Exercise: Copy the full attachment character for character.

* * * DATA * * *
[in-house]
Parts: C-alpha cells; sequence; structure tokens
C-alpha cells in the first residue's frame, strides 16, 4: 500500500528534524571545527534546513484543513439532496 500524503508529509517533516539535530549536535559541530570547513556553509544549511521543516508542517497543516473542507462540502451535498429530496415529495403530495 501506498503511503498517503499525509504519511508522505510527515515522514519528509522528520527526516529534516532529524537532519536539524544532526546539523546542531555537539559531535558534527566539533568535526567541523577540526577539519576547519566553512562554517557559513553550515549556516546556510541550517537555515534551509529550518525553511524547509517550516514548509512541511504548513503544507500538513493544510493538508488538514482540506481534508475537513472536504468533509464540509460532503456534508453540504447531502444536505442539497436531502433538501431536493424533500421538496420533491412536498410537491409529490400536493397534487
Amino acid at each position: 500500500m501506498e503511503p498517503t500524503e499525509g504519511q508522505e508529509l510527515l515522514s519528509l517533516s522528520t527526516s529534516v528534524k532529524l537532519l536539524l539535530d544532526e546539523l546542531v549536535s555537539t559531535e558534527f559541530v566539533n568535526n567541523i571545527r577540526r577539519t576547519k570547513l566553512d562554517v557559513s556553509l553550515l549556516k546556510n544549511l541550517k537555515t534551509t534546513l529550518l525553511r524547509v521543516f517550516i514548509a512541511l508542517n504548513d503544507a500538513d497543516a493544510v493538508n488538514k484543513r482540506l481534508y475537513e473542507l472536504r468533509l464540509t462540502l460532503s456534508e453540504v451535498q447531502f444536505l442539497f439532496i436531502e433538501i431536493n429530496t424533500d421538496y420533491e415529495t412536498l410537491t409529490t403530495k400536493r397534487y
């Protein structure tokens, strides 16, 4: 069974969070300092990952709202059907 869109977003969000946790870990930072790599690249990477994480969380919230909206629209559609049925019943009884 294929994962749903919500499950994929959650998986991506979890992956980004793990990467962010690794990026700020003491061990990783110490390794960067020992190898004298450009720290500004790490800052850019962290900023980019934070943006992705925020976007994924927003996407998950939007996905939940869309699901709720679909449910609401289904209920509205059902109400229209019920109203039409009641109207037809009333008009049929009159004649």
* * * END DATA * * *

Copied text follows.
[in-house]
Parts: C-alpha cells; sequence; structure tokens
C-alpha cells in the first residue's frame, strides 16, 4: 500500500528534524571545527534546513484543513439532496 500524503508529509517533516539535530549536535559541530570547513556553509544549511521543516508542517497543516473542507462540502451535498429530496415529495403530495 501506498503511503498517503499525509504519511508522505510527515515522514519528509522528520527526516529534516532529524537532519536539524544532526546539523546542531555537539559531535558534527566539533568535526567541523577540526577539519576547519566553512562554517557559513553550515549556516546556510541550517537555515534551509529550518525553511524547509517550516514548509512541511504548513503544507500538513493544510493538508488538514482540506481534508475537513472536504468533509464540509460532503456534508453540504447531502444536505442539497436531502433538501431536493424533500421538496420533491412536498410537491409529490400536493397534487
Amino acid at each position: 500500500m501506498e503511503p498517503t500524503e499525509g504519511q508522505e508529509l510527515l515522514s519528509l517533516s522528520t527526516s529534516v528534524k532529524l537532519l536539524l539535530d544532526e546539523l546542531v549536535s555537539t559531535e558534527f559541530v566539533n568535526n567541523i571545527r577540526r577539519t576547519k570547513l566553512d562554517v557559513s556553509l553550515l549556516k546556510n544549511l541550517k537555515t534551509t534546513l529550518l525553511r524547509v521543516f517550516i514548509a512541511l508542517n504548513d503544507a500538513d497543516a493544510v493538508n488538514k484543513r482540506l481534508y475537513e473542507l472536504r468533509l464540509t462540502l460532503s456534508e453540504v451535498q447531502f444536505l442539497f439532496i436531502e433538501i431536493n429530496t424533500d421538496y420533491e415529495t412536498l410537491t409529490t403530495k400536493r397534487y
């Protein structure tokens, strides 16, 4: 069974969070300092990952709202059907 869109977003969000946790870990930072790599690249990477994480969380919230909206629209559609049925019943009884 294929994962749903919500499950994929959650998986991506979890992956980004793990990467962010690794990026700020003491061990990783110490390794960067020992190898004298450009720290500004790490800052850019962290900023980019934070943006992705925020976007994924927003996407998950939007996905939940869309699901709720679909449910609401289904209920509205059902109400229209019920109203039409009641109207037809009333008009049929009159004649």